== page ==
Grooming & Care

Whippets require the same routine care as any dog: Toenails should be trimmed weekly , ears and teeth need cleaning on a regular basis & the occasional bath will help to maintain a healthy skin and coat.

Keep your whippet up to date on vaccinations, worm reguilarly and use a flea treatment if required.

Whippet skin is fairly thin and poorly protected by the fine coat. What would be a small cut on another breed can become an ugly tear on your whippet. Unless blood is actually spurting out this is not an emergency but may require a vet to stitch him up so the injury will heal cleanly.

Whippets require thick comfortable beds as they don't have a great deal of coat. If you use a crate, provide lots of cosy soft bedding.


Leads, Collars & Coats

For daily wear most owners use flat leather with a simple buckle on their whippet .  It is best not to leave dogs with collars on when they are alone as they can get teeth caught while playing. At best this breaks a tooth, at worst it starts a fight.  Even the best-trained whippet lunges to the end of the lead when he sees 'prey' (anything small and fast moving!) and the wide collar stops his progress without injuring his throat. Never use a metal choke chain on a whippet.

Be sure to keep an ID tag on your whippet at all times, and microchipping is a good idea, proving very useful if you are ever in the unfortunate position of losing your dog.

On a very cold or rainy day a coat will keep your whippet dry and warm. The choice is enormous and many makers will stitch one especially to fit your whippet.


The Loose Whippet

Don't even walk a whippet from the house to the car without a lead. It is amazing how quickly the worst can happen, and the first time a whippet gets away from you can easily be the last. It's easy to become casual about it when your whippet is generally obedient and calm. Remember that if he's okay off-lead 99 times out of 100, that 100th time could be the day you lose your best friend.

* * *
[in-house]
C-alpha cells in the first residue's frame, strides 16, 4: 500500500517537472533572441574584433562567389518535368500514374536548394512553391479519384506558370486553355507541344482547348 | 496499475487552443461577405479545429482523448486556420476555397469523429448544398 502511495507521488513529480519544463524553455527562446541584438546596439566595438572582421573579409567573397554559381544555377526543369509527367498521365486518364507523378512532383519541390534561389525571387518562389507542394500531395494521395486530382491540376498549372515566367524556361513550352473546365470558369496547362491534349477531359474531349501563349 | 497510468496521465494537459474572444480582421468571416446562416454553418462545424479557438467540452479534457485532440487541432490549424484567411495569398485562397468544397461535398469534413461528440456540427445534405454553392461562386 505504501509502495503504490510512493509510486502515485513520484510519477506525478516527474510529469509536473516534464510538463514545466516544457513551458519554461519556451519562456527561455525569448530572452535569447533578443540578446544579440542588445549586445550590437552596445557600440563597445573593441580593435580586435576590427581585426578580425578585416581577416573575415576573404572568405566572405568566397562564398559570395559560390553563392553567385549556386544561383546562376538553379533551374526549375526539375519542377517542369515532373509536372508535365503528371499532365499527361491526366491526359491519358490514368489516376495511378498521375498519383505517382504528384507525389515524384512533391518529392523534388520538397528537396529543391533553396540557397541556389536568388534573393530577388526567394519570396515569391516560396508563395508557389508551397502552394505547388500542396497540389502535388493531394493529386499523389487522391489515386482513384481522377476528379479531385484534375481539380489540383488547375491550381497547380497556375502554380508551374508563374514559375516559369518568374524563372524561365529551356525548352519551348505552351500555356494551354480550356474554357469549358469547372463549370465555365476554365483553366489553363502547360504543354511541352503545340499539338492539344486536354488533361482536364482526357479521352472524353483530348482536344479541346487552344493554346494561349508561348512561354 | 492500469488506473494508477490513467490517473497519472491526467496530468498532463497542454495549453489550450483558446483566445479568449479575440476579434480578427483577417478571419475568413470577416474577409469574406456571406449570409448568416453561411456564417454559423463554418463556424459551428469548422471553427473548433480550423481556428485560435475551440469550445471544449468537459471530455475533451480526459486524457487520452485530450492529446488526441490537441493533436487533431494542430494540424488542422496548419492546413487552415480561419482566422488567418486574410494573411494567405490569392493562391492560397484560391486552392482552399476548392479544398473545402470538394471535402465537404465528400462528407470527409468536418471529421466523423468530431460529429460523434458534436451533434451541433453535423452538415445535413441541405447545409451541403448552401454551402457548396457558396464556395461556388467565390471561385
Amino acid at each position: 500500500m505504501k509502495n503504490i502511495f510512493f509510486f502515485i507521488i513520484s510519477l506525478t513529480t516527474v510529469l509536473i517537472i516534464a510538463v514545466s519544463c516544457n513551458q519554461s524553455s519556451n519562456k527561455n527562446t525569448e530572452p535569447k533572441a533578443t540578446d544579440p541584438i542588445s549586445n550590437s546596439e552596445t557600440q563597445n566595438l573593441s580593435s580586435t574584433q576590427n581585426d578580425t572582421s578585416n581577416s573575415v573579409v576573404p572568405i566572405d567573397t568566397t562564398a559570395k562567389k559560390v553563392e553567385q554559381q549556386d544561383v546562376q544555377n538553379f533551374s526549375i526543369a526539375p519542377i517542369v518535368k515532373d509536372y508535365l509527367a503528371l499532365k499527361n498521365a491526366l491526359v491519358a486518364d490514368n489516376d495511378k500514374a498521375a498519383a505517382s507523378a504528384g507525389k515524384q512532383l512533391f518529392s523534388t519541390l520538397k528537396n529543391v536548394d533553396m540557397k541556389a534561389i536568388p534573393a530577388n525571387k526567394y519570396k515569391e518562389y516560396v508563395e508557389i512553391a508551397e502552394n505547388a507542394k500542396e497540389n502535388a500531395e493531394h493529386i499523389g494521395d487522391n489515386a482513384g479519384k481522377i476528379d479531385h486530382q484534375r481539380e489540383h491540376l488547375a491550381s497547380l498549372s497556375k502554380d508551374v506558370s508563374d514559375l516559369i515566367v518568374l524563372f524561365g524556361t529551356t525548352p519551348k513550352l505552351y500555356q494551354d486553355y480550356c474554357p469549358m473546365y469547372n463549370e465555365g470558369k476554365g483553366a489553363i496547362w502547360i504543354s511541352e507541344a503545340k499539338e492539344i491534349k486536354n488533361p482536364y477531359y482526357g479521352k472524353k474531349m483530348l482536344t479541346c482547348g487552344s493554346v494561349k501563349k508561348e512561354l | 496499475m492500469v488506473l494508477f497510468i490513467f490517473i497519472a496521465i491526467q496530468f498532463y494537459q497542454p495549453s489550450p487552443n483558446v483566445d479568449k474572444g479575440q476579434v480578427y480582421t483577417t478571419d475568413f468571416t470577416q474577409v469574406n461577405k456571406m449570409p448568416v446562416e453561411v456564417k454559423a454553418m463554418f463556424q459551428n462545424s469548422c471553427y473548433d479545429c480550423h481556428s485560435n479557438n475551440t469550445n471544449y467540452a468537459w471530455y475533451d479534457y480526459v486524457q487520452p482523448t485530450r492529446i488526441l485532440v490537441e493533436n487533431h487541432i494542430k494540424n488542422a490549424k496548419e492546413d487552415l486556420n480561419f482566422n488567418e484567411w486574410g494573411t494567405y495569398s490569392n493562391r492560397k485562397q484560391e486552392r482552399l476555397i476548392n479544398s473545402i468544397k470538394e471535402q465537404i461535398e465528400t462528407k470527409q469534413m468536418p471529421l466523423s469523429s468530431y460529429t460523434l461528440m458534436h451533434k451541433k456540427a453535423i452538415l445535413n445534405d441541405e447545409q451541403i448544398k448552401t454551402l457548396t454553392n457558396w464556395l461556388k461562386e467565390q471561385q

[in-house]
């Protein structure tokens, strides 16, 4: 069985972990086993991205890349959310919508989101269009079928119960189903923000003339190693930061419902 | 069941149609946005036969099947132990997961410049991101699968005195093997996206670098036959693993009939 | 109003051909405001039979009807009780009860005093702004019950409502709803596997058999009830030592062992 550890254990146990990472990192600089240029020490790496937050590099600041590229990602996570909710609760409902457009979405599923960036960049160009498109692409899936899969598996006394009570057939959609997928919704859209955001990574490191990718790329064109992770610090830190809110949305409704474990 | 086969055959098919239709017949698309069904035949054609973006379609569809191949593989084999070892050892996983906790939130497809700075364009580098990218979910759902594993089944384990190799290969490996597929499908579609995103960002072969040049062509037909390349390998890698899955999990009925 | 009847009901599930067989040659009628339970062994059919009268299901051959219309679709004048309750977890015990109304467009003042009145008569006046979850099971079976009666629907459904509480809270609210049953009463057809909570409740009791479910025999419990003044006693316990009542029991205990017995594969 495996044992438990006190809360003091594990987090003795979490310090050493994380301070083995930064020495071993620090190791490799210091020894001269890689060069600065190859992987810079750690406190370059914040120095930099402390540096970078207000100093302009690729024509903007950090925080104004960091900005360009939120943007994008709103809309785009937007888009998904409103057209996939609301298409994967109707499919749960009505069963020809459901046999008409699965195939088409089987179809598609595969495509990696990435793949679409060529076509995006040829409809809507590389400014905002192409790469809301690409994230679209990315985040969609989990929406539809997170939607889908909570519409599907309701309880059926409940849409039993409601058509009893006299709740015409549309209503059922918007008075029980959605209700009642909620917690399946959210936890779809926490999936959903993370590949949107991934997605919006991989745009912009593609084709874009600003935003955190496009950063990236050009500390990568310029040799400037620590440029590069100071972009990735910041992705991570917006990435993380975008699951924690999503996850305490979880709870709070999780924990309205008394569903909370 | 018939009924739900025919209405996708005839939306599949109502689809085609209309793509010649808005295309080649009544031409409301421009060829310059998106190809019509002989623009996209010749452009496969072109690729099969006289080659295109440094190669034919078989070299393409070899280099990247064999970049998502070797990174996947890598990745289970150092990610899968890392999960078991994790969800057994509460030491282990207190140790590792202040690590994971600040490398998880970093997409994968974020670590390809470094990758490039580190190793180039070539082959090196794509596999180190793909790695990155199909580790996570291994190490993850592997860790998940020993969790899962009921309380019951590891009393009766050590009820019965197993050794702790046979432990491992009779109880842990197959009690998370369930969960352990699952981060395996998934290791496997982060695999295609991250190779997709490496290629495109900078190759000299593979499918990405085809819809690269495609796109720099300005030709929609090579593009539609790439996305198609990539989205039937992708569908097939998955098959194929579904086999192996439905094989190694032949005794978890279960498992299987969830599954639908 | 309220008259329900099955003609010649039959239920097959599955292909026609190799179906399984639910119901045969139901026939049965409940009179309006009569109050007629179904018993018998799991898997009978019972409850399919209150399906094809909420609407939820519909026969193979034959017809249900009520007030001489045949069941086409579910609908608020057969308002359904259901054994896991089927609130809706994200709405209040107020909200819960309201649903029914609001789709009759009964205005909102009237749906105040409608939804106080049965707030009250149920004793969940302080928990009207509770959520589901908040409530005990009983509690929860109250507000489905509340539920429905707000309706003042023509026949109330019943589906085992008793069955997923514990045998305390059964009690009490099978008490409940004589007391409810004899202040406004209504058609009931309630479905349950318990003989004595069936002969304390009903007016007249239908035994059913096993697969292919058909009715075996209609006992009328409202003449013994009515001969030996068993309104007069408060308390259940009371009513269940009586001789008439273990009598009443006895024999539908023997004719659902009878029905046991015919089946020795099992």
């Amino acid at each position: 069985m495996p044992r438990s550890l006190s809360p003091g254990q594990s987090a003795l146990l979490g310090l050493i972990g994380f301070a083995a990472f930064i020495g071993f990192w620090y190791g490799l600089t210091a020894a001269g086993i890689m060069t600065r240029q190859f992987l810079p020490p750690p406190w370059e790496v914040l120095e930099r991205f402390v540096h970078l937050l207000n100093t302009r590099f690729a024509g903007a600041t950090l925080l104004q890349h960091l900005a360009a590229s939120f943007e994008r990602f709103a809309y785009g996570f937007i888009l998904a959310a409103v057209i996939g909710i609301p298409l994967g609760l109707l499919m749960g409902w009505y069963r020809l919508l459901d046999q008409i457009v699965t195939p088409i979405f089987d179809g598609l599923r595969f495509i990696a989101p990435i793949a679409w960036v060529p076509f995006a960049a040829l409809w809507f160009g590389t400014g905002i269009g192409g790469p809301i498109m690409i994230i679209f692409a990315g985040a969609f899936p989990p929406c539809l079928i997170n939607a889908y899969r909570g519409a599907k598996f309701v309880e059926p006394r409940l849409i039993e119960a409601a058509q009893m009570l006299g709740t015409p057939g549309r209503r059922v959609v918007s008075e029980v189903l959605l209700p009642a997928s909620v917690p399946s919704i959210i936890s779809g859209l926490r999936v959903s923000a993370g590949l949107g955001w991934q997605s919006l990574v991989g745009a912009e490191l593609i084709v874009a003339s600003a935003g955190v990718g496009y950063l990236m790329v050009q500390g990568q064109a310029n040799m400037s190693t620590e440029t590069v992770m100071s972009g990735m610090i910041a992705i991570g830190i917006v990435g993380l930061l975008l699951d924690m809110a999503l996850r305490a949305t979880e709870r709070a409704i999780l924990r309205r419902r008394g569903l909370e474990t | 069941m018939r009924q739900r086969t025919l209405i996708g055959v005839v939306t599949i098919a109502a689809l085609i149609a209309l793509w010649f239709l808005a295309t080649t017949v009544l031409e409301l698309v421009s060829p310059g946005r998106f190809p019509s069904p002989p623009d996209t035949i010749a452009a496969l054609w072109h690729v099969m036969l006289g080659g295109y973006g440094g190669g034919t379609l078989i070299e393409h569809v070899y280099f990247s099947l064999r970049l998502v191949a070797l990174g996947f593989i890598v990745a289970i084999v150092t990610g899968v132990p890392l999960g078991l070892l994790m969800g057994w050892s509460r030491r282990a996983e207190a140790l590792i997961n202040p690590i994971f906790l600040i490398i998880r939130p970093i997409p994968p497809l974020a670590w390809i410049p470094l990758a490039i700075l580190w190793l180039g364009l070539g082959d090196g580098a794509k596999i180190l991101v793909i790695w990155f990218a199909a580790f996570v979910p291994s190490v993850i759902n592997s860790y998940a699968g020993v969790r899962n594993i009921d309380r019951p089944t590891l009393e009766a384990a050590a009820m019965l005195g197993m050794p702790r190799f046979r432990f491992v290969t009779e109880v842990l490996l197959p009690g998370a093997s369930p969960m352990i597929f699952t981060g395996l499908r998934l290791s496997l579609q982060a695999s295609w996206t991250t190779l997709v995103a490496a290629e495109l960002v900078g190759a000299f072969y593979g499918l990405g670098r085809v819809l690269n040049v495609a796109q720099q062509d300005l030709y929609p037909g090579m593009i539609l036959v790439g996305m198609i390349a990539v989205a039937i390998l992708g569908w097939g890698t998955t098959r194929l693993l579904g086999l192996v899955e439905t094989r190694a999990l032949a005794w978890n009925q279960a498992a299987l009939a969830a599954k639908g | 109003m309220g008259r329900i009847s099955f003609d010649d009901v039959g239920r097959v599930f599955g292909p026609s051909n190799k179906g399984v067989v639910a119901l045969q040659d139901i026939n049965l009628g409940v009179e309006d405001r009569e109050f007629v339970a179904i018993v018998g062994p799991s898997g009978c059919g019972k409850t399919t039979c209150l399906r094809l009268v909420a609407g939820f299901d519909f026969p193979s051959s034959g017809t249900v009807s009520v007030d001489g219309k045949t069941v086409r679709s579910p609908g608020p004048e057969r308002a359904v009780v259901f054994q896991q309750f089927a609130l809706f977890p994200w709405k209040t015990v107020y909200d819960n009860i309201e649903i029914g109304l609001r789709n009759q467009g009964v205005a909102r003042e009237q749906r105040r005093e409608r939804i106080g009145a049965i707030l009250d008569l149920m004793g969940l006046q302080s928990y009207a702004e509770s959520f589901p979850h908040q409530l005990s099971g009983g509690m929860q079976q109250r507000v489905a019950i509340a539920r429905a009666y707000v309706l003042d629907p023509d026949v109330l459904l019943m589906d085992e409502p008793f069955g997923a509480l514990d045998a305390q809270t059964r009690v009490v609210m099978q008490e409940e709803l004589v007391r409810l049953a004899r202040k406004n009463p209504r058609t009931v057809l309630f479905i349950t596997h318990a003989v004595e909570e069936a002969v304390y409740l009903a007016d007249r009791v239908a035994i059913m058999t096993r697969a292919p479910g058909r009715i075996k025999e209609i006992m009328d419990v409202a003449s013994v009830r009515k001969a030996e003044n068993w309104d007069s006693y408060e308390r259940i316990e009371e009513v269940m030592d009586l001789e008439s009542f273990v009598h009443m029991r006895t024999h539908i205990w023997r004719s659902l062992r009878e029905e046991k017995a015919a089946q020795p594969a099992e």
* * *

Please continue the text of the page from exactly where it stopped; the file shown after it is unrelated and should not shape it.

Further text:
If your whippet does get away from you in an area where you he should not be loose, don't chase him. There's no way you'll catch him. If at all possible, get his attention. (not easy if he is chasing the neighbourhood cat) Then fall on the ground and begin laughing and yelling. He will come back just to see why in the world you are acting so strangely. Don't grab at him. Calmly take his collar and praise him for coming.


Whippet Health

Temperature control

If your whippet is poorly it may well have a temperature, if this is the case it is vital to keep a very close eye on the progress of any temperature increase. Take the dog's temperature regularly and keep a chart of it to show your vet. You may need to take steps to cool your whippet, remember that a high temperature can quickly kill a dog. Use ice packs wrapped in a cloth, wet cold towels and a fan to keep the temperature down until you can get veterinary attention. Dogs with auto immune illnesses often run high temperatures for several days. You will need to be extra vigilant, even if they are on temperature reducing medication such as rimadyl. It is a good idea to take steps to keep the dog hydrated, maybe with with syringes of water administered gently and slowly if he won't drink.

The average temperature of a healthy dog is 101 °F or 38 °C, however, the normal temperature of a healthy dog may range from 99 °F to 102.5 °F (37.2 °C–39.2 °C).

You should know the normal temperature of your whippet when he is well. It is a good idea to take it and keep a note of it.

Since dogs don't have sweat glands other than those located in their pads, they pant in order to reduce their body temperature.  As everyone knows a dog can easily get heatstroke if it's in an unventilated environment such as a car parked in the sun where panting will not be helpful in reducing temperature.